The most important thing to know about Gyumri is the earthquake.
As an old town, Gyumri has a rich history and a unique style of architecture. Unfortunately, the city lost many of its historical and cultural buildings after the disastrous earthquake in December 1988.
Everybody in Gyumri has a relative who died in the earthquake. It’s said that the city has since received enough aid to rebuild a city the same size from scratch three times over, but it has all been embezzled. Today, twenty-five years later, many of the historic buildings remain as rubble and people are still living in ‘temporary’ emergency accommodation. The city is being rebuilt, but painfully slowly.
Gyumri was known historically as the “city of trades and arts”, famous for its schools, theatres, poets and musicians. During the pre-Soviet era, it was considered the third largest trade and cultural centre in Transcaucasia, after Tbilisi and Baku. It managed to somewhat regain this title recently, being officially declared Commonwealth of Independent States Cultural Capital of 2013.
Gyumri bears a close resemblance to Kars, her twin city in the snowy North-East corner of Turkey, what would be a short hop over the closed border. I have a soft spot for Kars and find myself pondering how they were once part of the same culture/land/empire. What was it like living in these places before successive wars and invasions ripped them apart?
As we climb the hill to where Mother Armenia gazes down upon the rubble, Simon tells us that more than half of the women working in his institution regularly come in with black eyes or worse. They are apparently quite open about the troubles at home. He seems at quite a loss to know how to react – the problem is so widespread, the help for these women is so scant and the social pressure to stay in a marriage is huge.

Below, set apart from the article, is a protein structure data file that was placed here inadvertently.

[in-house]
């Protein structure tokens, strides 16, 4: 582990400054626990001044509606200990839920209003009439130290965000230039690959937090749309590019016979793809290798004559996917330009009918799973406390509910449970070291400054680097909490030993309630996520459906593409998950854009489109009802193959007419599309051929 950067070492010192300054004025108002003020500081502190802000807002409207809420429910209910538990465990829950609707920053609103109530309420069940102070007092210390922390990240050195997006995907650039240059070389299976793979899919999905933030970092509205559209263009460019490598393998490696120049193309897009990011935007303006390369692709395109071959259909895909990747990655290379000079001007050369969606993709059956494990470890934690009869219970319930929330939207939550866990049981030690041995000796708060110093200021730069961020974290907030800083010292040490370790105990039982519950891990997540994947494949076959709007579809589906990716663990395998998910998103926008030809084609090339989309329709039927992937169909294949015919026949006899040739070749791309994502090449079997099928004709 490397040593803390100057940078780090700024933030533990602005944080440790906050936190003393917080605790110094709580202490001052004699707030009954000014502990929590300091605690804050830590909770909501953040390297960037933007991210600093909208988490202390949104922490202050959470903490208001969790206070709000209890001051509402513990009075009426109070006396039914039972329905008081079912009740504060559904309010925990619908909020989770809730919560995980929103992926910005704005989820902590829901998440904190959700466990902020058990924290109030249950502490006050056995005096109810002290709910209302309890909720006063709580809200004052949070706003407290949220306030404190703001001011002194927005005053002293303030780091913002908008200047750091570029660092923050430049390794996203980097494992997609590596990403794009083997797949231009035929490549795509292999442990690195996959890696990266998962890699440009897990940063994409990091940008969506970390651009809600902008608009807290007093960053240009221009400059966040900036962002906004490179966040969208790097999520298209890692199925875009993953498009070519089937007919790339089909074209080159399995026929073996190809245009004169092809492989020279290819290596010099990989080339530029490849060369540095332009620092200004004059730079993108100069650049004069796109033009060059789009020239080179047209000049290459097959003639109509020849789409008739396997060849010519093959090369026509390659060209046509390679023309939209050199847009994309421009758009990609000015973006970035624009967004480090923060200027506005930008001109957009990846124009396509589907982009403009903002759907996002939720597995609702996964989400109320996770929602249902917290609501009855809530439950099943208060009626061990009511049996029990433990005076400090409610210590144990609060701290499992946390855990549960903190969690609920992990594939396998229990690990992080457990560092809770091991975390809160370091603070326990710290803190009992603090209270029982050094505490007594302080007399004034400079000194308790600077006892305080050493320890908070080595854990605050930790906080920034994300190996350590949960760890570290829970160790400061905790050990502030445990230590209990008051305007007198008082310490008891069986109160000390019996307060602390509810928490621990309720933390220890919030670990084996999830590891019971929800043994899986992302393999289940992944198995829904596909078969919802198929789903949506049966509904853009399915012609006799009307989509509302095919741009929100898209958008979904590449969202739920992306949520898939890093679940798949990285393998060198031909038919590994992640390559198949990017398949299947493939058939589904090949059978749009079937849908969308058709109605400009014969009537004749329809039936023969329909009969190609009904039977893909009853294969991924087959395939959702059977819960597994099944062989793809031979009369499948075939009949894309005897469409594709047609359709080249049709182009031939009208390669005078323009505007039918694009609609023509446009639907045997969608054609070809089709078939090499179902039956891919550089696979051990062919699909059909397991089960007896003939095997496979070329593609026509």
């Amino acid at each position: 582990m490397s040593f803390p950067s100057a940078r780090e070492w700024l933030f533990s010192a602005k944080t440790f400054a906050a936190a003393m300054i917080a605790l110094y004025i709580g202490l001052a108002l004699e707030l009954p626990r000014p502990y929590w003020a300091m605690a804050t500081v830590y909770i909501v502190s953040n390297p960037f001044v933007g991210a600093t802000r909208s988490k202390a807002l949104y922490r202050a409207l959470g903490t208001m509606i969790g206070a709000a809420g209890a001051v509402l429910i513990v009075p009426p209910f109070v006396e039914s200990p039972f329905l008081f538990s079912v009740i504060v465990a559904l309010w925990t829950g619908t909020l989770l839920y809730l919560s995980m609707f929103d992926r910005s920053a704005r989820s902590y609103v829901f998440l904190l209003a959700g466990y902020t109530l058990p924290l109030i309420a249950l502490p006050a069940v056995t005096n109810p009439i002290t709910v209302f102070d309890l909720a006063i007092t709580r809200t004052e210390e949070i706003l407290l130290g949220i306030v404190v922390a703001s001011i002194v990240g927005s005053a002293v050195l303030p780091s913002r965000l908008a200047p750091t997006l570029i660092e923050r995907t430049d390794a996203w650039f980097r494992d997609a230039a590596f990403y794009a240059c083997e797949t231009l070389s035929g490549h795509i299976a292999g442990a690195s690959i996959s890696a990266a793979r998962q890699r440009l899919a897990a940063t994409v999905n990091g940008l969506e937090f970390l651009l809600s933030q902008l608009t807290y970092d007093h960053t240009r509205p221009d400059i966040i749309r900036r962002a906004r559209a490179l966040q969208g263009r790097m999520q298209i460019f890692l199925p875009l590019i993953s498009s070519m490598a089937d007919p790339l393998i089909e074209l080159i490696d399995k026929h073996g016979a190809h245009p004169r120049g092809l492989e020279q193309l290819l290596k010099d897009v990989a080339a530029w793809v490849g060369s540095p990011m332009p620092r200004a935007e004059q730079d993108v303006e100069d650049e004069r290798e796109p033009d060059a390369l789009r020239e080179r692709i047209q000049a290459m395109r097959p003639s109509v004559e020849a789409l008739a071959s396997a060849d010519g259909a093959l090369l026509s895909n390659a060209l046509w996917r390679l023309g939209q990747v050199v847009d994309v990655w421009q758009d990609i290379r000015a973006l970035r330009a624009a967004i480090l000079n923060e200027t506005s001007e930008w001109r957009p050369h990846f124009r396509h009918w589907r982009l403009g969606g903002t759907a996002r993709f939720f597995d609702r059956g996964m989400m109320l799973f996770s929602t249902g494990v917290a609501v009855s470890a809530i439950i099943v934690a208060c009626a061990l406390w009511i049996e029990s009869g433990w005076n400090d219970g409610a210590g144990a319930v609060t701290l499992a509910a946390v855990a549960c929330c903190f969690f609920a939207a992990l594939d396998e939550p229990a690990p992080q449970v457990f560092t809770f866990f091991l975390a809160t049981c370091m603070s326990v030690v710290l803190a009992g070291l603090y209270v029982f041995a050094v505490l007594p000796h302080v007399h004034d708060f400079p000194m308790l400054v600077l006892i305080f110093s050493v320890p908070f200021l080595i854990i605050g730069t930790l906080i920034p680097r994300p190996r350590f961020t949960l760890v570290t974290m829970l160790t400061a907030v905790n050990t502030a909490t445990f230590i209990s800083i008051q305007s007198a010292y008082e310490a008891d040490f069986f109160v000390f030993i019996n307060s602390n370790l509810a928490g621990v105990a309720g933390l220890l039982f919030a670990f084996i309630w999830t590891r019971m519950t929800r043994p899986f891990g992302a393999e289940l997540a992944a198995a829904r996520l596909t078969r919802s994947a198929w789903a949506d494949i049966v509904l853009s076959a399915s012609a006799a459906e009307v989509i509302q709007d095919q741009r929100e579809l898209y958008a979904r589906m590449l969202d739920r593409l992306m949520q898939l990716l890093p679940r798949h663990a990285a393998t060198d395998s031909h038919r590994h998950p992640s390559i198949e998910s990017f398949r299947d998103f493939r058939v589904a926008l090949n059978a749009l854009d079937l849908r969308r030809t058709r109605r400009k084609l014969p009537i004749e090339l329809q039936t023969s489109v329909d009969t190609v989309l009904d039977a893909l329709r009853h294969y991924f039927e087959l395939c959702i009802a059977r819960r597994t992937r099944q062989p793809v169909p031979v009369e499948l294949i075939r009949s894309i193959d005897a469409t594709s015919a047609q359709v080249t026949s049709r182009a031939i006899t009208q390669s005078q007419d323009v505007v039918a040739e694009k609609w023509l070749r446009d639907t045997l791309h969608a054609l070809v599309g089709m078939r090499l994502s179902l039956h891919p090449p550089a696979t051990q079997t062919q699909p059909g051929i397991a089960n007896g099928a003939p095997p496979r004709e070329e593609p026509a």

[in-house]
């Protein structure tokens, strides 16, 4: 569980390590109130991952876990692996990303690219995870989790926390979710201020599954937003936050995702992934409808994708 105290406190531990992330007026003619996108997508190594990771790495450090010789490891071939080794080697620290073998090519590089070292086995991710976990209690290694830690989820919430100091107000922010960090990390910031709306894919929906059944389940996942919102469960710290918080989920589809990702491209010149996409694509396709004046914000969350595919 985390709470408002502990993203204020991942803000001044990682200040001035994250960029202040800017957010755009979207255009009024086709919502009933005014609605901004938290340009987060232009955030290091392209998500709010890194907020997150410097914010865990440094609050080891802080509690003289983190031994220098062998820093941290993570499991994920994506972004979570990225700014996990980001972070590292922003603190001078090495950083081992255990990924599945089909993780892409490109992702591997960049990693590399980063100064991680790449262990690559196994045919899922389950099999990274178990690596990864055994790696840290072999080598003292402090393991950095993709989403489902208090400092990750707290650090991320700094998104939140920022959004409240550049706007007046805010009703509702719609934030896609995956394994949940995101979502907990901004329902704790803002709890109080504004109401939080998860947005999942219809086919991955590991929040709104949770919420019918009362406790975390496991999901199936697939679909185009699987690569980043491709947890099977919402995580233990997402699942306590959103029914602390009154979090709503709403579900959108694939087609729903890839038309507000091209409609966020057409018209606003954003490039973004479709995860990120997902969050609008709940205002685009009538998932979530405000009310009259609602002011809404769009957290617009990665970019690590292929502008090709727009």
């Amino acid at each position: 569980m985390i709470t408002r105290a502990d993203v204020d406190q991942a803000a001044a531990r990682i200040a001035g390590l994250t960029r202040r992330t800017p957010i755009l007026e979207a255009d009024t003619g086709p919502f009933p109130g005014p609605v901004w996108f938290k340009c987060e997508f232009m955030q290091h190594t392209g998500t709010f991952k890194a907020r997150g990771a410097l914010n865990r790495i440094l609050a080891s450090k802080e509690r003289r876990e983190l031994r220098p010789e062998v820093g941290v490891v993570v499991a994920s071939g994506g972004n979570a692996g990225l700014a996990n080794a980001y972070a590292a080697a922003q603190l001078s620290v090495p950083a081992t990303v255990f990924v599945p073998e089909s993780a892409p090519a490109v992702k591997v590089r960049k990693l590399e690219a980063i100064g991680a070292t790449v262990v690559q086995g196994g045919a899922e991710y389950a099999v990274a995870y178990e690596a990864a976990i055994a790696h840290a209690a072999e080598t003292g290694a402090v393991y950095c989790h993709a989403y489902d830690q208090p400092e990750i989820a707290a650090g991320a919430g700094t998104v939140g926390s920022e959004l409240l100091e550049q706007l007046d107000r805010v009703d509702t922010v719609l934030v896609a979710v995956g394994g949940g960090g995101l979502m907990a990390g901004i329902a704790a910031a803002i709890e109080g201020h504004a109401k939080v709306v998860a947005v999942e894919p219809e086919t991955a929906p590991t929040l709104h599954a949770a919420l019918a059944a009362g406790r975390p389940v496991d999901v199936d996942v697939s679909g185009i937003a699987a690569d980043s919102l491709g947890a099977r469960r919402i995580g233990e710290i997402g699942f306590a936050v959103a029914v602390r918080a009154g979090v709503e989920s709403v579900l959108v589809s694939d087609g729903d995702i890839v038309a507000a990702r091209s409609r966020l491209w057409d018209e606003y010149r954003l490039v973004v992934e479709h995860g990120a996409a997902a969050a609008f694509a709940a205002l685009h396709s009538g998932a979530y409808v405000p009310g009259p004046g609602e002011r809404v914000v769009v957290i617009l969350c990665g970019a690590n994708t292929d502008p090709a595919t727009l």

We gaze at the amphitheatre.
On the way back down the hill, Hrach finds a sim card on the ground. I scoff at him when he picks it up and puts it into his phone, but soon he’s getting messages from a guy who says he lost it and can we go to meet him in town?
Two guys come to meet us in the eccentrically decorated ‘Oasis Restaurant’, thank us for the sim card and disappear. It’s a bit of an anti-climax, as we were hoping for some kind of adventure, or at least a social interaction with these native Gyumretsis.
We order beers and soak up the vibe, which admittedly is somewhat lacking.
Later, we will spend a quiet evening playing music and drinking beer at Simon’s institution, where he also lives in the adjacent hostel building.
A week later I will leave Armenia, soon to be followed by Hrach. Simon, once our neighbour in Yerevan, will also leave the country in the next few weeks.
This is our final Armenian adventure.
Kris Mole’s rather more adventurous tales about Gyumri:
If you thought this blog was a tad quiet lately, one of the reasons is that I’m now writing and blogging for Vagabundo, a recently relaunched adventure travel magazine. Vagabundo is written for travellers, by travellers. It’s completely independent, and that’s why you might also notice that I’ve broken my no banners rule in an effort to support it.
It was a huge honour (and also a little nerve-wracking), to write my contribution – a tribute to Taylor Booth, the well known and loved world hitch-hiker who lost his life in a car crash early last year, while hitch-hiking in Chad. I’m delighted that the editors dedicated this entire issue to him.
When I think of real adventure travel, Taylor comes immediately to my mind.